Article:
Originally posted by Phage
reply to post by LightSpeedDriver
Who said it was good?
Monsanto sells it (others do too). Farmers are not forced to buy it. Why not blame them?
From the start of the wars in Iraq and Afghanistan, OCA has been tracking the opportunities for Monsanto, a well-known war profiteer (Agent Orange, Vietnam), to take advantage of the current occupations. These include pushing glyphosate (Monsanto's Roundup herbicide) for poppy eradication in Afghanistan and opening the Iraqi market to the patenting of plants and seeds while preventing farmers from saving registered seed varieties.
As Vanity Fair reported last year, "In Iraq, the groundwork has been laid to protect the patents of Monsanto and other G.M.-seed companies. One of L. Paul Bremerâ€™s last acts as head of the Coalition Provisional Authority was an order stipulating that 'farmers shall be prohibited from re-using seeds of protected varieties.' Monsanto has said that it has no interest in doing business in Iraq, but should the company change its mind, the American-style law is in place."
Over the past 15 years or so, a collection of five giant biotech corporations -- Monsanto, Syngenta, Bayer, Dow and DuPont -- have bought up more than 200 other companies, allowing them to dominate access to seeds.
The takeover has been so dramatic that it is becoming difficult for farmers to find alternatives. As a result, in the U.S., 90 percent of soybeans are genetically-modified, and many conventional farmers have trouble obtaining non-genetically modified seeds...For example, in the US, as of 2009 genetically modified (GM) soybeans accounted for 91 percent of the soybean market. Eighty-five percent of all corn grown was GM, as well as 88 percent of all cotton.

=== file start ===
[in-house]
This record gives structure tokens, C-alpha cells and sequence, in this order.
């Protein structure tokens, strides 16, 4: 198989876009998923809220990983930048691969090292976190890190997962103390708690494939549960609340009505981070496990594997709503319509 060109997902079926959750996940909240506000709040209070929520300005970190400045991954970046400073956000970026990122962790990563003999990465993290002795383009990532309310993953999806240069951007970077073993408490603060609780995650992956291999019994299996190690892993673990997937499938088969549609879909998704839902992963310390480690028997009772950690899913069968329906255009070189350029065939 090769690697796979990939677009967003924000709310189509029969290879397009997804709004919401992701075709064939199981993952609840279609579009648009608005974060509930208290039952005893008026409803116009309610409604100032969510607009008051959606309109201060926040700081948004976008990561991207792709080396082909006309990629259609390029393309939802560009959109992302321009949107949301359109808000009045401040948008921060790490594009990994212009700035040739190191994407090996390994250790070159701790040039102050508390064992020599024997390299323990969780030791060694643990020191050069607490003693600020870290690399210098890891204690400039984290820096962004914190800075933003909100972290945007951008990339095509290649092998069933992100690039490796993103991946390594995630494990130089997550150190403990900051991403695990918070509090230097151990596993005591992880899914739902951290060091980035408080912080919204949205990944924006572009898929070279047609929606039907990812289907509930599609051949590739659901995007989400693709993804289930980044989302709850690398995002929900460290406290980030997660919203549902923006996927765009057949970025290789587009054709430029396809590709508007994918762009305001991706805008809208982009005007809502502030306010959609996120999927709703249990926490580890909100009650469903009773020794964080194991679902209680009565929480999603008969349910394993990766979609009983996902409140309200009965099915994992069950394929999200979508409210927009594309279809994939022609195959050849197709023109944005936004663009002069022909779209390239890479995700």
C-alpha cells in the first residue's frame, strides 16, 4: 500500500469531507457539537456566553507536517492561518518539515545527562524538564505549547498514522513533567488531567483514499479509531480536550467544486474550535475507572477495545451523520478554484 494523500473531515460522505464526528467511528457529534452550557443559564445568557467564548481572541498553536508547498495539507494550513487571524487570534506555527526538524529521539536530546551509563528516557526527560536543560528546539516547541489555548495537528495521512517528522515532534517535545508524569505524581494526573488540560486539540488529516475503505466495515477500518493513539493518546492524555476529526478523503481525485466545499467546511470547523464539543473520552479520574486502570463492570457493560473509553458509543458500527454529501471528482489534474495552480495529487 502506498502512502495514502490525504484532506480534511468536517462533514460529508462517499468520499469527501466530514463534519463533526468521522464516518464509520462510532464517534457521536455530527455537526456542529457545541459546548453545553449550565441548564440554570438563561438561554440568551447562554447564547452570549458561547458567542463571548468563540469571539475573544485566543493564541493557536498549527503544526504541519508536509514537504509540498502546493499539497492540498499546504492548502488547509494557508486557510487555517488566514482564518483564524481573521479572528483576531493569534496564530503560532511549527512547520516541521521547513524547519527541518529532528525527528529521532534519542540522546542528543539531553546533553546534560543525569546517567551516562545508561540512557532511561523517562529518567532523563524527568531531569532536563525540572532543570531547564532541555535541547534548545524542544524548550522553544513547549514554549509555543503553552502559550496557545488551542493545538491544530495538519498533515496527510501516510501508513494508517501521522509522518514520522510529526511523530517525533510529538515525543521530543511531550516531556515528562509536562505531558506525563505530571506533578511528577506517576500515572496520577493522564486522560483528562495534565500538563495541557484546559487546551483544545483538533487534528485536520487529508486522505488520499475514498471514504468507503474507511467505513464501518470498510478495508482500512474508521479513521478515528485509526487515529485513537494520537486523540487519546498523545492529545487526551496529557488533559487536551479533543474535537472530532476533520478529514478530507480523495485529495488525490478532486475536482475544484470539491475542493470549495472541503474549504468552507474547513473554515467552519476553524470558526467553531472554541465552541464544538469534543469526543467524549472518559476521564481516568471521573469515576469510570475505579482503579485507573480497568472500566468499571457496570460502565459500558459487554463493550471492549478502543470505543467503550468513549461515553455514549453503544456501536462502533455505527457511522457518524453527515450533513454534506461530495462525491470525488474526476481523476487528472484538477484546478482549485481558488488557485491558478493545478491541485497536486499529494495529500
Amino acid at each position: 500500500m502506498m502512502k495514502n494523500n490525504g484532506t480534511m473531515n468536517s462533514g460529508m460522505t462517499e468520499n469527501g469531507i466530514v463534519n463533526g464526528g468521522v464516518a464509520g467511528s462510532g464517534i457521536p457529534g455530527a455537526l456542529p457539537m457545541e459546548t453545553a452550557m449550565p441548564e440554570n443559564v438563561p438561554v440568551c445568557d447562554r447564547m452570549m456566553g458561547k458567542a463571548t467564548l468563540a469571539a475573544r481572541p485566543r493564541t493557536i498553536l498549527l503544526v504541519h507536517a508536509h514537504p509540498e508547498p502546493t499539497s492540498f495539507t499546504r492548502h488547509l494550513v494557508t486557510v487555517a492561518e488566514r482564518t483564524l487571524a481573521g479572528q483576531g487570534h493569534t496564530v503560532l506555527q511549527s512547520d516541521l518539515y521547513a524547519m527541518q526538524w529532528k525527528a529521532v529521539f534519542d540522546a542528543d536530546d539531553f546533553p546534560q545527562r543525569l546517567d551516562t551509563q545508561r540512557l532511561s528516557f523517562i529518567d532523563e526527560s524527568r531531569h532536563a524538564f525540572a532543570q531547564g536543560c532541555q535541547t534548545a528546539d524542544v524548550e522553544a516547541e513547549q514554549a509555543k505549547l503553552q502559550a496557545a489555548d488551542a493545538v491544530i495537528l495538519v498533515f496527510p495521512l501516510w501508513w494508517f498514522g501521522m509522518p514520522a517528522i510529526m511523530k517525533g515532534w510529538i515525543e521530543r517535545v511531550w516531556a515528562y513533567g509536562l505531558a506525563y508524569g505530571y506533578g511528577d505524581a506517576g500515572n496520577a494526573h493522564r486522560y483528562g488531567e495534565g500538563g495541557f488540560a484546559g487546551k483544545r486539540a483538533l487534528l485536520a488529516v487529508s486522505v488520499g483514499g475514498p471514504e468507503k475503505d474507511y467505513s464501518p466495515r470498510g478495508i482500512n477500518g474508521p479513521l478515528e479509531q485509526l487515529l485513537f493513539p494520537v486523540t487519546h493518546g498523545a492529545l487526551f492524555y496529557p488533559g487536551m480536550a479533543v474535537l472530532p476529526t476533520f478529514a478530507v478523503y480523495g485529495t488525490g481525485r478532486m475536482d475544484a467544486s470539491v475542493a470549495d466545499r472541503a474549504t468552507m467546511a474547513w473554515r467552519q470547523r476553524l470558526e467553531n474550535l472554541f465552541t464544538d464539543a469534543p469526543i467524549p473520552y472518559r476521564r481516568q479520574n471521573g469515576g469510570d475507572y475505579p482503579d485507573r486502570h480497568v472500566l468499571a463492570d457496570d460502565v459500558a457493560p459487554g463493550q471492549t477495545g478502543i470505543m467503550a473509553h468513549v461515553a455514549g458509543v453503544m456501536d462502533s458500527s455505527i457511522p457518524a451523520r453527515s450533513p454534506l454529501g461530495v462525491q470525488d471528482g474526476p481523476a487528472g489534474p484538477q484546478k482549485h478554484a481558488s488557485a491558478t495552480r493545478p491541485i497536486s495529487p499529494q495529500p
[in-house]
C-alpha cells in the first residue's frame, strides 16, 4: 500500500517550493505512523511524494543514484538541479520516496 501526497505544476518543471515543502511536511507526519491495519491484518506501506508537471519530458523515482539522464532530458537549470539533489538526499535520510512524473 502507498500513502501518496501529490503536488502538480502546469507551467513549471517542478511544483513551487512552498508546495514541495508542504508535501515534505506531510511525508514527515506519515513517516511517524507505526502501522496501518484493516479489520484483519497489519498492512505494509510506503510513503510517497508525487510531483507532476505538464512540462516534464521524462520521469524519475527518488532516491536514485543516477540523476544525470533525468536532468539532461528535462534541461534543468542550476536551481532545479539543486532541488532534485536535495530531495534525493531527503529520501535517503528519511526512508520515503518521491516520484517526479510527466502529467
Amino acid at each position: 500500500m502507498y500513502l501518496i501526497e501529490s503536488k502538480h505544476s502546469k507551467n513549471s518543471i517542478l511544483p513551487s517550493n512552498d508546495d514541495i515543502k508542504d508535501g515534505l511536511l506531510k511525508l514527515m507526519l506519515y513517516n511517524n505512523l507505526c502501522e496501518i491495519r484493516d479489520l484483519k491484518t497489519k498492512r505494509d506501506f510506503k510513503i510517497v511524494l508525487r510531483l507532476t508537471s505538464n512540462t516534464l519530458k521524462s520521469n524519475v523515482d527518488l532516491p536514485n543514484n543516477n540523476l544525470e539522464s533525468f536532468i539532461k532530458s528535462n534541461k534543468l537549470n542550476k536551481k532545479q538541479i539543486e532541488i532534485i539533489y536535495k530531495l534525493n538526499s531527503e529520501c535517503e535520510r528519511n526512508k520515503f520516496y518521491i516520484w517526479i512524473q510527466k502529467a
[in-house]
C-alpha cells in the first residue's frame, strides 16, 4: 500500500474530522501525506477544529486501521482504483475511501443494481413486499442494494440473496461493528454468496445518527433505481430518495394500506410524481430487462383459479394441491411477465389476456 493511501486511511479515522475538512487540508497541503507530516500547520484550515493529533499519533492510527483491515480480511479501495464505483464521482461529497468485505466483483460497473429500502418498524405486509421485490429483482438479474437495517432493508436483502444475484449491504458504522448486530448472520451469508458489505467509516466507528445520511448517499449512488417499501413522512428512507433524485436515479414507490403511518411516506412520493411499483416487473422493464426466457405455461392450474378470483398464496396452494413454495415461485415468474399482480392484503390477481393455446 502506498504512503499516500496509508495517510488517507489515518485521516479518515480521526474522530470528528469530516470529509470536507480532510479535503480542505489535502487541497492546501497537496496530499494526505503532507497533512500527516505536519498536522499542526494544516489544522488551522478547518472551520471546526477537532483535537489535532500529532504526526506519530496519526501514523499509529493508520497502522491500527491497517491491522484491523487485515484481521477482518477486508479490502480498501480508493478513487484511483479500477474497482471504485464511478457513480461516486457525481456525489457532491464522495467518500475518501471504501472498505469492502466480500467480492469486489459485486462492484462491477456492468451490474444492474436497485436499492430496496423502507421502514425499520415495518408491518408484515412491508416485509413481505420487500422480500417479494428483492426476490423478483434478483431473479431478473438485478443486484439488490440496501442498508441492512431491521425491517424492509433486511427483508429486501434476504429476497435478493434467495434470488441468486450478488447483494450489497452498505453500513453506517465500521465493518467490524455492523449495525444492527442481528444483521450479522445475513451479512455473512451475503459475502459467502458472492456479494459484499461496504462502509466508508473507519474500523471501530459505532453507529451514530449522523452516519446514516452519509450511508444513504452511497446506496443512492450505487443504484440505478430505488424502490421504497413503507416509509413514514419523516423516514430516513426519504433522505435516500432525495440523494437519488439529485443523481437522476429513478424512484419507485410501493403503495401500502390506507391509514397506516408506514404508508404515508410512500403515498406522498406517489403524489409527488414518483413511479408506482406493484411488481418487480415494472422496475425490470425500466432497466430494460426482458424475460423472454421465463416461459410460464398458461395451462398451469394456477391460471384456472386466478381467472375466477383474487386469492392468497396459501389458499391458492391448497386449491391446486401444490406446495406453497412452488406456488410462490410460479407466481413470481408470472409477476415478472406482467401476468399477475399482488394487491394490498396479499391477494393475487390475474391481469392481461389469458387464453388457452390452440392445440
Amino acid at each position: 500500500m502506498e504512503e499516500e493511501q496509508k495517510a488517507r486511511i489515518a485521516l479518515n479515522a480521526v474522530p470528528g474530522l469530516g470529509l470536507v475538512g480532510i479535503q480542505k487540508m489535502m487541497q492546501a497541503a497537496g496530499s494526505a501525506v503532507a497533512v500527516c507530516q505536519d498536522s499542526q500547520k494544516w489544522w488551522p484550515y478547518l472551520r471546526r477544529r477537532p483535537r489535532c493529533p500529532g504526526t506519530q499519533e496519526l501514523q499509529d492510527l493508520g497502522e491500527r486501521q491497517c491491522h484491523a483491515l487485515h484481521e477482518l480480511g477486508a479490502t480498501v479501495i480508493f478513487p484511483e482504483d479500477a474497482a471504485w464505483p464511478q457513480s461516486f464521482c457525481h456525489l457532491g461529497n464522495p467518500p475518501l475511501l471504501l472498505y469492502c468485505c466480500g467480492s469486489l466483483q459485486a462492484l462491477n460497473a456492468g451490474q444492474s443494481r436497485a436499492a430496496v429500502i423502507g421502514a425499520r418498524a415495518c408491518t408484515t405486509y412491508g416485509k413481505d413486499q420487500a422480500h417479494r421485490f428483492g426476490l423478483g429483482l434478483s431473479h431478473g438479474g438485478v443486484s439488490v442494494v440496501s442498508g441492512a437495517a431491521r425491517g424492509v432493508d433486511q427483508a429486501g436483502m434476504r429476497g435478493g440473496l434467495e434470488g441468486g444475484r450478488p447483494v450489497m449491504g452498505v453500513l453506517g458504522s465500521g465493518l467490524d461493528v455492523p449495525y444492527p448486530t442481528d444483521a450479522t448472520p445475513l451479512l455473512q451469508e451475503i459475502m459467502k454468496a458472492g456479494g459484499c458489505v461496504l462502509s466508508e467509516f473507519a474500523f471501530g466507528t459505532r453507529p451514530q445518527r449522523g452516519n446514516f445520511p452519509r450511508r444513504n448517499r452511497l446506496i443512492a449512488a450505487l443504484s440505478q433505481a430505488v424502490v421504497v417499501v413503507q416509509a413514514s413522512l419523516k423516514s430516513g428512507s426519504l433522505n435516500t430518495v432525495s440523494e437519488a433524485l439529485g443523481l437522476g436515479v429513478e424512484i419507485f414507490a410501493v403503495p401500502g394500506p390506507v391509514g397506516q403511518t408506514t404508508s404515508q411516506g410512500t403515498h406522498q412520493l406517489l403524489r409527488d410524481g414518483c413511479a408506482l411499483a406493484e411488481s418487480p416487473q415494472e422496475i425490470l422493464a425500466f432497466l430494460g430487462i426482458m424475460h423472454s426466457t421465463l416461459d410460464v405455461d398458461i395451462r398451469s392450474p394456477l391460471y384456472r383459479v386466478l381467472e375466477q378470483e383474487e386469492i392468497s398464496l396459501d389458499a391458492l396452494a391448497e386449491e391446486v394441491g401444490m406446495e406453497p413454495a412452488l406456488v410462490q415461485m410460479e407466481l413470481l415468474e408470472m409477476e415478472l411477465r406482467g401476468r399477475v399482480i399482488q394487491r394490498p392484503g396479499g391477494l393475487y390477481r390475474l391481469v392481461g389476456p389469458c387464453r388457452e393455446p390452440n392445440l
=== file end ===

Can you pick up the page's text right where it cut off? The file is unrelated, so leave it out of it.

....As for pesticide use, USDA data shows that GM crops has increased pesticide use by 50 million pounds from 1996 to 2003 in the U.S., and the use of glyphosate went up more than 15-fold between 1994 and 2005, along with increases in other herbicides to cope with rising glyphosate resistant superweeds. ...
....confirmed transgene contamination in the wild.
Originally posted by galacticgirl
Great thread - many thanks! My father uses Roundup. In an effort to convince him to stop this practice - I read everything I could find about Roundup just this past Sunday night - pulled an all nighter. I was so angry and upset after doing the research that I couldn't go to sleep even when I tried. I printed out 7 of the articles and now will attempt to change my father's ways - wish me luck. Fortunately he lives over 700 miles away so there's no drift of Roundup on my organic farm.
After finishing my research I now hate Monsanto (yes, I'm a little late to the party - but better late than never!). I truly need to become an antiMonsanto activist.
I'm an organic veggie and perennial flower farmer - I've NEVER used any insecticide, pesticide or herbicide. I hand pick worms, Japaneese beetles and squash bug larva. I have acres of organic vegetables and many acres of gorgeous perennial flowers. I just got the number for the local beekeepers association - I'm going to invite them to keep bees on my farm. Bees will be safe, loved and nurtured in a non-toxic environment.
Watch out Monsanto - I'm now on the war path!
Originally posted by Phage
Strange though, I thought people were worried about non GMO crops being pollinated by GMO crops. I guess that's not a problem at all.
Originally posted by intrptr
Has man ever successfully eradicated even one species of insect? Take you time responding...
Originally posted by Danbones
combine an aggressive african bee (which already dominate when mixed genetically with normal bees) with a monsanto bee
then the next thing you know :
killer monsanto bees
Originally posted by TWISTEDWORDS
Big deal, Mansanto can't control a species. The species of bees will go out of there control, just like the fire ants did and in the end the bees will probably be better. We will probably get an explosion of bees which will be beneficial in the end. Mansanto, as evil a company as it is, keeps failing in the end.
yes it is, as according to the rules i work by and the USDA. weeds are considered pests and roundup pesticide. it's all part of the USDA labeling requirements. all herbicides fall under the category of pesticide, as do fungicides, larvacides and so on.